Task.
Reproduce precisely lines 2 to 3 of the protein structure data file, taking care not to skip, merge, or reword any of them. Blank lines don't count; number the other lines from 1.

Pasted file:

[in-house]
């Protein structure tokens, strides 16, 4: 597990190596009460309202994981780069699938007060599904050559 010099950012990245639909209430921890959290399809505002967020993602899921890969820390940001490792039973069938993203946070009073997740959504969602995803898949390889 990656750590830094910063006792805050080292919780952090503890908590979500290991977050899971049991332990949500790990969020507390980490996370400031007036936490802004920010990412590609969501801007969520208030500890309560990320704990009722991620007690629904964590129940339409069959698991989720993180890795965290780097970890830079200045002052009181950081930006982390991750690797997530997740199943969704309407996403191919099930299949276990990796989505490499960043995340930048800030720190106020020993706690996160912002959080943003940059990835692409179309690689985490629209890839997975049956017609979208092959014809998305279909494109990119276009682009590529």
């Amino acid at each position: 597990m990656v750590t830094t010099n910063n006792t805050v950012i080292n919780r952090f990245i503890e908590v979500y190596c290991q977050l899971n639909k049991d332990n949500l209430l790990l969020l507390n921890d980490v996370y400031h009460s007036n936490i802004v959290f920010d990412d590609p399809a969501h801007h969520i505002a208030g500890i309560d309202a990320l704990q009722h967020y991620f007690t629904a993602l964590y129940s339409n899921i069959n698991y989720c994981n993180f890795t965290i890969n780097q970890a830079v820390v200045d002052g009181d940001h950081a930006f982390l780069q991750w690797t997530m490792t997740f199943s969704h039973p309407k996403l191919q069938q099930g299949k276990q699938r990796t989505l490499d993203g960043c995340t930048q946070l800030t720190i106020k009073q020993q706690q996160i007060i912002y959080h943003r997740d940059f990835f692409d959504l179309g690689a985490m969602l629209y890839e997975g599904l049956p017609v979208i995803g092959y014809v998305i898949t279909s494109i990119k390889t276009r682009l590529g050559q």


């Protein structure tokens, strides 16, 4: 597990190596009460309202994981780069699938007060599904050559 010099950012990245639909209430921890959290399809505002967020993602899921890969820390940001490792039973069938993203946070009073997740959504969602995803898949390889 990656750590830094910063006792805050080292919780952090503890908590979500290991977050899971049991332990949500790990969020507390980490996370400031007036936490802004920010990412590609969501801007969520208030500890309560990320704990009722991620007690629904964590129940339409069959698991989720993180890795965290780097970890830079200045002052009181950081930006982390991750690797997530997740199943969704309407996403191919099930299949276990990796989505490499960043995340930048800030720190106020020993706690996160912002959080943003940059990835692409179309690689985490629209890839997975049956017609979208092959014809998305279909494109990119276009682009590529």
């Amino acid at each position: 597990m990656v750590t830094t010099n910063n006792t805050v950012i080292n919780r952090f990245i503890e908590v979500y190596c290991q977050l899971n639909k049991d332990n949500l209430l790990l969020l507390n921890d980490v996370y400031h009460s007036n936490i802004v959290f920010d990412d590609p399809a969501h801007h969520i505002a208030g500890i309560d309202a990320l704990q009722h967020y991620f007690t629904a993602l964590y129940s339409n899921i069959n698991y989720c994981n993180f890795t965290i890969n780097q970890a830079v820390v200045d002052g009181d940001h950081a930006f982390l780069q991750w690797t997530m490792t997740f199943s969704h039973p309407k996403l191919q069938q099930g299949k276990q699938r990796t989505l490499d993203g960043c995340t930048q946070l800030t720190i106020k009073q020993q706690q996160i007060i912002y959080h943003r997740d940059f990835f692409d959504l179309g690689a985490m969602l629209y890839e997975g599904l049956p017609v979208i995803g092959y014809v998305i898949t279909s494109i990119k390889t276009r682009l590529g050559q």